Why Having Houseplants is Healthy


Graphic and story by Ryan Pierce



Houseplants are not only great room decor, they also have many health benefits. Everyone knows plants produce oxygen, but they also rid the air of toxins. In just 24hours, houseplants can remove up to 87% of air toxins, according to research done by NASA. Other studies have proven that plants can improve your mood, reduce stress and increase concentration and productivity by up to 15%. They increase the humidity indoors, which during the winter is very important to combat dry skin and sinus issues. They’re also a great addition of life when everything outside is dead and/or covered in snow or frost. 

Houseplants give you some responsibility and structure, which has been great for me during the lockdown. While it doesn’t seem like much, having to open my window each morning and make sure they have enough water has helped me, one, get more Vitamin D and two, actually get out of bed.

If you’re scared to venture into the world of houseplants because you’ve killed every single one you’ve ever had or are scared that you will, just know that I was you only a short time ago. Now, I have eight plants that are all thriving. It’s all about finding which ones will survive with the conditions you put them in and doing a bit of research to find out what each plant likes.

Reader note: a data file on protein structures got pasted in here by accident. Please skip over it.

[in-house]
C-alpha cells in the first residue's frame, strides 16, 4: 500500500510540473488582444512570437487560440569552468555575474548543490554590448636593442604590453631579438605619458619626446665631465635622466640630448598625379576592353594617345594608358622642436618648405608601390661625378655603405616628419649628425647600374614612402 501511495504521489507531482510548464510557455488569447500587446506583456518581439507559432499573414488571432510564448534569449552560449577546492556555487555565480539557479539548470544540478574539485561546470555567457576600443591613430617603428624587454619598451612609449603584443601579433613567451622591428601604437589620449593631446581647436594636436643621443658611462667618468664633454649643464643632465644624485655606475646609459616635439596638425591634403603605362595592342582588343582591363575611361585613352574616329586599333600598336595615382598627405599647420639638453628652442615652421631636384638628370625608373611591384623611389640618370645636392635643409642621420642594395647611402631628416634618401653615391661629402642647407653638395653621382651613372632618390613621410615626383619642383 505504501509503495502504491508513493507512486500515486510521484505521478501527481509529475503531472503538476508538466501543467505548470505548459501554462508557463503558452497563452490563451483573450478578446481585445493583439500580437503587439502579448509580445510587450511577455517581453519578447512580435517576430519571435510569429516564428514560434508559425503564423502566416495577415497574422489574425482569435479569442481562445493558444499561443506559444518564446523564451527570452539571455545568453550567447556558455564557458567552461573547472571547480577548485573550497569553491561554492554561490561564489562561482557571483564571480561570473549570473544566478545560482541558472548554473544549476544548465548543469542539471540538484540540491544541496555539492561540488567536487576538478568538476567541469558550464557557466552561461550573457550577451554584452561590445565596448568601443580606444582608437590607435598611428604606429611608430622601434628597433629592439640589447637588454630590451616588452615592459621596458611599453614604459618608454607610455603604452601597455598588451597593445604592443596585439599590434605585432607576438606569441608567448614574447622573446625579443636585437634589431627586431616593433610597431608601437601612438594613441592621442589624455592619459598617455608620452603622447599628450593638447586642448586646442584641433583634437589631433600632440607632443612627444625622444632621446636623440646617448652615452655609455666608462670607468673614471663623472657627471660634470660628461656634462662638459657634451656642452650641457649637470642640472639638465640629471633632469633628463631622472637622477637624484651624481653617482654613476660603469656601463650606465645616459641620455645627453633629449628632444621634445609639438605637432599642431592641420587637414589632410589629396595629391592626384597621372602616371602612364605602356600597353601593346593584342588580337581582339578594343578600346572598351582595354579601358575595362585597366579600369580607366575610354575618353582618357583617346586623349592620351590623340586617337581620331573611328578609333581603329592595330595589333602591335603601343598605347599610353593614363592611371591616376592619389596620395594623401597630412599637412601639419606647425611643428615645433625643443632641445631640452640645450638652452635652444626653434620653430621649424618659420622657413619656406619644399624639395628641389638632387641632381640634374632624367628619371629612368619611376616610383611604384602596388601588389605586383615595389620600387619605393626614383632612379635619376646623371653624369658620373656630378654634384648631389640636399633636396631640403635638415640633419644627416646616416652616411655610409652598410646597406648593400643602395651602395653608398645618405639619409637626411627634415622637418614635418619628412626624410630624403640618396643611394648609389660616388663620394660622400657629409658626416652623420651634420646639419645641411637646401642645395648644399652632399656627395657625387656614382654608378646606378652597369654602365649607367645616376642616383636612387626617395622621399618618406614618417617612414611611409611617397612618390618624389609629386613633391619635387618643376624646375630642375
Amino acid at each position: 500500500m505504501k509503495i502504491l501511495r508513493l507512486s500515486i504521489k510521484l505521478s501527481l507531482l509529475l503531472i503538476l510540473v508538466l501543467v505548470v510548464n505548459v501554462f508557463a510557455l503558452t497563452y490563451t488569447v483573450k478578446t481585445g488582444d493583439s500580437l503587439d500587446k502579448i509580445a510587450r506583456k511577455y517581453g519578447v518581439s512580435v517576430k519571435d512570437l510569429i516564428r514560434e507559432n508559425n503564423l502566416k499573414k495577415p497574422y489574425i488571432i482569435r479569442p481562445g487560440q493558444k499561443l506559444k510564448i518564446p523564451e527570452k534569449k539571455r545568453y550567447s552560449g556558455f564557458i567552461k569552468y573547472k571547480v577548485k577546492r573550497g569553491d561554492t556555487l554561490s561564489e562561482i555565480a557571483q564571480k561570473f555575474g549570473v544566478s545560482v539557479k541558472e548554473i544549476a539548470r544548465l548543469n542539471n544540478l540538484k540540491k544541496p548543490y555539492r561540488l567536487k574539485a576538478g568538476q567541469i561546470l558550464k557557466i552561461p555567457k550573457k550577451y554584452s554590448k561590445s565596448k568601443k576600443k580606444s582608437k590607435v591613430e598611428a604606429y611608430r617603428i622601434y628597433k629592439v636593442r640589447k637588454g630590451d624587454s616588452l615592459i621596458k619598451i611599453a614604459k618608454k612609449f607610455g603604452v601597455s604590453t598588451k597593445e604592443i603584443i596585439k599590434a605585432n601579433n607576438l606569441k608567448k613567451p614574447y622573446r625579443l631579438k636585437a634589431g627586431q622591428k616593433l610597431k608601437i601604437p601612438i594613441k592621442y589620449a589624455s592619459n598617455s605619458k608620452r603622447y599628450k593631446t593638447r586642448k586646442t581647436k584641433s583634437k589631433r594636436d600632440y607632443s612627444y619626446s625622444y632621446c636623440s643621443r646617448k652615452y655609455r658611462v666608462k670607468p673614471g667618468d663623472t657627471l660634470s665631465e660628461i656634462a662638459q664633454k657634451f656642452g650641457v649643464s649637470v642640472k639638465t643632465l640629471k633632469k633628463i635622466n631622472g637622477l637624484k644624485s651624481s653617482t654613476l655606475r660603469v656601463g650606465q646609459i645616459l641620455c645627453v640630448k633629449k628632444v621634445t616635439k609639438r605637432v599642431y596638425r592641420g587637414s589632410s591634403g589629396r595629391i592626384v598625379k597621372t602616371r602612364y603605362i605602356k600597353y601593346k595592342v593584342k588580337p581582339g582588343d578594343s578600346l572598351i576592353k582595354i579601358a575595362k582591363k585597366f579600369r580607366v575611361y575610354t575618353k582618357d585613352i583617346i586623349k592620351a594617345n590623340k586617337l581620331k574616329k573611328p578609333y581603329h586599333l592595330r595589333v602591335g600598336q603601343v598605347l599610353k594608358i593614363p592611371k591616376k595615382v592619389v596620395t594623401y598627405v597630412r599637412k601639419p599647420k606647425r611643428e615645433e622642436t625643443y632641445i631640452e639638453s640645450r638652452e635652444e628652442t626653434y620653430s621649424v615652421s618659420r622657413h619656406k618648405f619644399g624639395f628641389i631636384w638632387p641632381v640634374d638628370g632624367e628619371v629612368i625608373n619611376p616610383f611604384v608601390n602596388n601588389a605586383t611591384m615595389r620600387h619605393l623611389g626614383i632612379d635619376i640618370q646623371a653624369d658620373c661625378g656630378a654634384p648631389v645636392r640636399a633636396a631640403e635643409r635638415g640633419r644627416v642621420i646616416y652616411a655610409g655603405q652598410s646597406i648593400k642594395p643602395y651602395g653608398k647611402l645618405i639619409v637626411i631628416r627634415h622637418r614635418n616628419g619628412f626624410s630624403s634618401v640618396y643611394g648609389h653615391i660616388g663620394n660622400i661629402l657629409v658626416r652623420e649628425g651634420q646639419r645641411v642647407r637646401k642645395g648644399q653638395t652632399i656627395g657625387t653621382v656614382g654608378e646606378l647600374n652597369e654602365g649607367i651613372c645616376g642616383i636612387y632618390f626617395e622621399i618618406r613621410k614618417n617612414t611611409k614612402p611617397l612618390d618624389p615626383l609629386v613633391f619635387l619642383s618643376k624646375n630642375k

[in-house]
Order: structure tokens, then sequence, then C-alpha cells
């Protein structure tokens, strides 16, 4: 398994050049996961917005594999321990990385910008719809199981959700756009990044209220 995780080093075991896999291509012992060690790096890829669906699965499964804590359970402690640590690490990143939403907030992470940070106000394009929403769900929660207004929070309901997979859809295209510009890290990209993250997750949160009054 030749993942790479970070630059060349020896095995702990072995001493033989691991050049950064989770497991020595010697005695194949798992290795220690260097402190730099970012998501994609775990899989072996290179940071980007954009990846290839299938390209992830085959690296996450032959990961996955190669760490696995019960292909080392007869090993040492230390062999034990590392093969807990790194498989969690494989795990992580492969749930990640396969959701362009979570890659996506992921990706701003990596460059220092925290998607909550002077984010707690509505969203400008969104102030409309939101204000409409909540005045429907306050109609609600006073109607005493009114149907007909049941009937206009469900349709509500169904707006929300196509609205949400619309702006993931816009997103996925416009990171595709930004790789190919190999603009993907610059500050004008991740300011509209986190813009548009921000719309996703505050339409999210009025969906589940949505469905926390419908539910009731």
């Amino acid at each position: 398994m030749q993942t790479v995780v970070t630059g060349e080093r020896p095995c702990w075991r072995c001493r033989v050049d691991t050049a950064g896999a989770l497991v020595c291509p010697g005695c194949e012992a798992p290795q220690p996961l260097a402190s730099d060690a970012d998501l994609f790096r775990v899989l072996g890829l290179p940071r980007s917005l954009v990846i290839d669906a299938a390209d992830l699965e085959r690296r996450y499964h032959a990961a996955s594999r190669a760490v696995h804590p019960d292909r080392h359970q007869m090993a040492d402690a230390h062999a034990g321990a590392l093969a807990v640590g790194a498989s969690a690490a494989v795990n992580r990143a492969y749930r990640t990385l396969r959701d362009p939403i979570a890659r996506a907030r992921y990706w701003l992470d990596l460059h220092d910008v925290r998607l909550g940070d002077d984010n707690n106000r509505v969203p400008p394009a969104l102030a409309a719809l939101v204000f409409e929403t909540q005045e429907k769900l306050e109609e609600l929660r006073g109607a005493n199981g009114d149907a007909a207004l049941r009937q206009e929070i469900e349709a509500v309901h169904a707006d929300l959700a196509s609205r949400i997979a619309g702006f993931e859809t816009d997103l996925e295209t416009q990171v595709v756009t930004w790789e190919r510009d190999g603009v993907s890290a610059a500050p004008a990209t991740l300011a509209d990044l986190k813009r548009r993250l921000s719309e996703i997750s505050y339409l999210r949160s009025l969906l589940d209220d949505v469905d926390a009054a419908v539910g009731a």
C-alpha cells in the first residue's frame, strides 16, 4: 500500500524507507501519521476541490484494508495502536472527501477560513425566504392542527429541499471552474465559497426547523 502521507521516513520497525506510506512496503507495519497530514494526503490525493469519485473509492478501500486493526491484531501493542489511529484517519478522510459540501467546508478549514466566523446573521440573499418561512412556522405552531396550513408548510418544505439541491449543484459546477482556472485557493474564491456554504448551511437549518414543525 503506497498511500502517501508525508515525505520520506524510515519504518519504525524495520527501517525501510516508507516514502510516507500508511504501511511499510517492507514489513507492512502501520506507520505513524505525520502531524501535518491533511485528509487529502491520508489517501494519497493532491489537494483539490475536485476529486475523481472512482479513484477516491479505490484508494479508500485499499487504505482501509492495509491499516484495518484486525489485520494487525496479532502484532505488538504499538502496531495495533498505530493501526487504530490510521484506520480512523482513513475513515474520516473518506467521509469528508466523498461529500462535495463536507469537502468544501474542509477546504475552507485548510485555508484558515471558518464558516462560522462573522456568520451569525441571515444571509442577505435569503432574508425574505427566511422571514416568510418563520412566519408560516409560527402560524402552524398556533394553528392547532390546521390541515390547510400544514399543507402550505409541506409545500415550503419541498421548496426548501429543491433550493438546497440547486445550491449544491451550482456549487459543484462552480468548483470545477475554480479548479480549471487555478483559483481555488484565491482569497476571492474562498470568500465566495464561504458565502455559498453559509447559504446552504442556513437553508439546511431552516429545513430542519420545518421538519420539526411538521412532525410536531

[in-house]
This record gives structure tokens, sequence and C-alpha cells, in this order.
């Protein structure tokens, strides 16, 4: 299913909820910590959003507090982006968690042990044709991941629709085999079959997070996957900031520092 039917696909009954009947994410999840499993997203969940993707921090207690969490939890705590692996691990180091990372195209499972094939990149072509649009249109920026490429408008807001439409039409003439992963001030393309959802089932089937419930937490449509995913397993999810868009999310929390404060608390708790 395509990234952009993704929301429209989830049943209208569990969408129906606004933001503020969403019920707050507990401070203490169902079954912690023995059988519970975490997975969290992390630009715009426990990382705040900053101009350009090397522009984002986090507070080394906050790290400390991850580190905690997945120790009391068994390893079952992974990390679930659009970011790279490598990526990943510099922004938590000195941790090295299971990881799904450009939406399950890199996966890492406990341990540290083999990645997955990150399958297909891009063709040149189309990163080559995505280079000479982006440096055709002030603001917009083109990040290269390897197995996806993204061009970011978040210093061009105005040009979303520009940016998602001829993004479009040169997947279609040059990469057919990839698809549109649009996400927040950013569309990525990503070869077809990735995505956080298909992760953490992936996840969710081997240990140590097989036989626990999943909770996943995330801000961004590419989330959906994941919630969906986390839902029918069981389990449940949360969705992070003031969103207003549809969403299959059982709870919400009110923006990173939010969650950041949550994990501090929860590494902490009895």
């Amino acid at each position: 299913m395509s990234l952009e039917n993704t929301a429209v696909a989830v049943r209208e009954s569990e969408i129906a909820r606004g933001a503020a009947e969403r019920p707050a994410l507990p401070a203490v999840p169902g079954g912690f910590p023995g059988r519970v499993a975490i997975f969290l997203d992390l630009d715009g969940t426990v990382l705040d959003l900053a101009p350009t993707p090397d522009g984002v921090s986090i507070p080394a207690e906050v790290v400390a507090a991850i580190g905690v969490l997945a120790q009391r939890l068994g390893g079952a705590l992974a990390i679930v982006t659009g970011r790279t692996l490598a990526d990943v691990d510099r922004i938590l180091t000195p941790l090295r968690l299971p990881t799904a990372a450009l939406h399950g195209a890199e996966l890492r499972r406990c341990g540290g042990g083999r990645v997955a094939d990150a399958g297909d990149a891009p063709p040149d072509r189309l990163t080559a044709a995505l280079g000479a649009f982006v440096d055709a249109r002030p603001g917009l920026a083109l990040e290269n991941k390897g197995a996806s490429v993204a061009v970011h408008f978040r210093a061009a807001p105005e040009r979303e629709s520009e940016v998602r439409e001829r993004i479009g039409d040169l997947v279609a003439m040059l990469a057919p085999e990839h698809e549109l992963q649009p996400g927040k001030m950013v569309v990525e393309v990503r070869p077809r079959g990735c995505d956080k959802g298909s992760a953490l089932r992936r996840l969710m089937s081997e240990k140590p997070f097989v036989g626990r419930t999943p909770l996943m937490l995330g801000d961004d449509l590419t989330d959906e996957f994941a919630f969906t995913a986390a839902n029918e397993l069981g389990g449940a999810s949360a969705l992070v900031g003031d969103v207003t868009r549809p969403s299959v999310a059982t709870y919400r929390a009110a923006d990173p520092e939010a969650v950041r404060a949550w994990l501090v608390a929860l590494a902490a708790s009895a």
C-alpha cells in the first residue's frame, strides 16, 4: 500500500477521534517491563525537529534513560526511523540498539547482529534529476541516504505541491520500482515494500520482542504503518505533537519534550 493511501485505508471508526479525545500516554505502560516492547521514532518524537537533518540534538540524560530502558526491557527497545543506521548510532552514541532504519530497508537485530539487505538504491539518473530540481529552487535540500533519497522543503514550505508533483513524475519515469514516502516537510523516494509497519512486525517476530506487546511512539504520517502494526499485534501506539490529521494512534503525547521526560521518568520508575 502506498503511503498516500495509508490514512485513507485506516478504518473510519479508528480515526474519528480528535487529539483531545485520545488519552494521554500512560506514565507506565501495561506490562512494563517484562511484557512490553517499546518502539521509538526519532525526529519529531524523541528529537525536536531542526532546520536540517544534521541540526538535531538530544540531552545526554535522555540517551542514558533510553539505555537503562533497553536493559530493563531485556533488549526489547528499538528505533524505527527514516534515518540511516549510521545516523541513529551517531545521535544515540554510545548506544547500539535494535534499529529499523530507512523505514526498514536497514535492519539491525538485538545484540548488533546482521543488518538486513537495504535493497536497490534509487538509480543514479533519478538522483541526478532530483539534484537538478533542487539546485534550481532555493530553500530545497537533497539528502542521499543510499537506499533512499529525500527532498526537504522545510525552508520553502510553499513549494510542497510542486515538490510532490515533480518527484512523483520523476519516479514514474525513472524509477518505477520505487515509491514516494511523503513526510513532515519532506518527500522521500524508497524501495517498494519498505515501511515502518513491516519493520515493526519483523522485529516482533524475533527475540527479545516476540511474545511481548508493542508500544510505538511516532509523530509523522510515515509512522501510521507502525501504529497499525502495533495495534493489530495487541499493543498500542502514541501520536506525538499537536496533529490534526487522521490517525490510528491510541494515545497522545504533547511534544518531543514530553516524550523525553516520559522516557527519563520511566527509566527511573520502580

Some easy-care plants that would be great to start out your mini indoor jungle with include:

Monstera Deliciosa aka Swiss Cheese Plant

    Prefers medium to bright indirect light, but can tolerate low light. Water once a week.

    Avoid direct sunlight & overwatering.

Dracaena trifasciata aka Snake Plant

    Prefers bright, indirect light, but can still grow in low-light or shade. Let the soil dry out completely before watering again.

Ficus Elastica aka Rubber Plant

    Prefers bright, indirect sunlight. Allow the top couple inches to dry out in between waterings. Avoid direct sunlight.


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